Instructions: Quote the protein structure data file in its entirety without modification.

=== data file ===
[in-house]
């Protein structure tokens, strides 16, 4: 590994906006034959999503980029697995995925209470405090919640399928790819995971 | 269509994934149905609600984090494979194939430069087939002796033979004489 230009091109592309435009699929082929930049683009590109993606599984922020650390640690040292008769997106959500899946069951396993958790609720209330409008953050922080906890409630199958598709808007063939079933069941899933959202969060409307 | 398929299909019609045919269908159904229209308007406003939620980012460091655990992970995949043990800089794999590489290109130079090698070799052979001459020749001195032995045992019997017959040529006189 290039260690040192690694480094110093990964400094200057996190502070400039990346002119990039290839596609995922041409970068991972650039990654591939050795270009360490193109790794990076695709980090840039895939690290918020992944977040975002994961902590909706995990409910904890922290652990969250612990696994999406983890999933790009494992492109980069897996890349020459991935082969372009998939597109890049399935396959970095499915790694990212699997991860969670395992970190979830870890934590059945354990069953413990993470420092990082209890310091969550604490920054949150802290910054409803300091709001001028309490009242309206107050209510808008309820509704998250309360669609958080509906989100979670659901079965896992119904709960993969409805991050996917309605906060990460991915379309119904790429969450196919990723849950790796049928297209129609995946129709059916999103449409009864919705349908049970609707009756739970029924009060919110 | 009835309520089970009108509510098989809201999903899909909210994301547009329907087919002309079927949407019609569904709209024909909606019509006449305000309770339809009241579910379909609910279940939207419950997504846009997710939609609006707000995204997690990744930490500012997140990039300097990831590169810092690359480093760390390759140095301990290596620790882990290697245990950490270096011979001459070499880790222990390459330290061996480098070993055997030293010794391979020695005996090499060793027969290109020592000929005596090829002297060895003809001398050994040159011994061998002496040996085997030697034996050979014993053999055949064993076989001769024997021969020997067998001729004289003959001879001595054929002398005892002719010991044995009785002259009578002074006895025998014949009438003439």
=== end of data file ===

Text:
[in-house]
């Protein structure tokens, strides 16, 4: 590994906006034959999503980029697995995925209470405090919640399928790819995971 | 269509994934149905609600984090494979194939430069087939002796033979004489 230009091109592309435009699929082929930049683009590109993606599984922020650390640690040292008769997106959500899946069951396993958790609720209330409008953050922080906890409630199958598709808007063939079933069941899933959202969060409307 | 398929299909019609045919269908159904229209308007406003939620980012460091655990992970995949043990800089794999590489290109130079090698070799052979001459020749001195032995045992019997017959040529006189 290039260690040192690694480094110093990964400094200057996190502070400039990346002119990039290839596609995922041409970068991972650039990654591939050795270009360490193109790794990076695709980090840039895939690290918020992944977040975002994961902590909706995990409910904890922290652990969250612990696994999406983890999933790009494992492109980069897996890349020459991935082969372009998939597109890049399935396959970095499915790694990212699997991860969670395992970190979830870890934590059945354990069953413990993470420092990082209890310091969550604490920054949150802290910054409803300091709001001028309490009242309206107050209510808008309820509704998250309360669609958080509906989100979670659901079965896992119904709960993969409805991050996917309605906060990460991915379309119904790429969450196919990723849950790796049928297209129609995946129709059916999103449409009864919705349908049970609707009756739970029924009060919110 | 009835309520089970009108509510098989809201999903899909909210994301547009329907087919002309079927949407019609569904709209024909909606019509006449305000309770339809009241579910379909609910279940939207419950997504846009997710939609609006707000995204997690990744930490500012997140990039300097990831590169810092690359480093760390390759140095301990290596620790882990290697245990950490270096011979001459070499880790222990390459330290061996480098070993055997030293010794391979020695005996090499060793027969290109020592000929005596090829002297060895003809001398050994040159011994061998002496040996085997030697034996050979014993053999055949064993076989001769024997021969020997067998001729004289003959001879001595054929002398005892002719010991044995009785002259009578002074006895025998014949009438003439």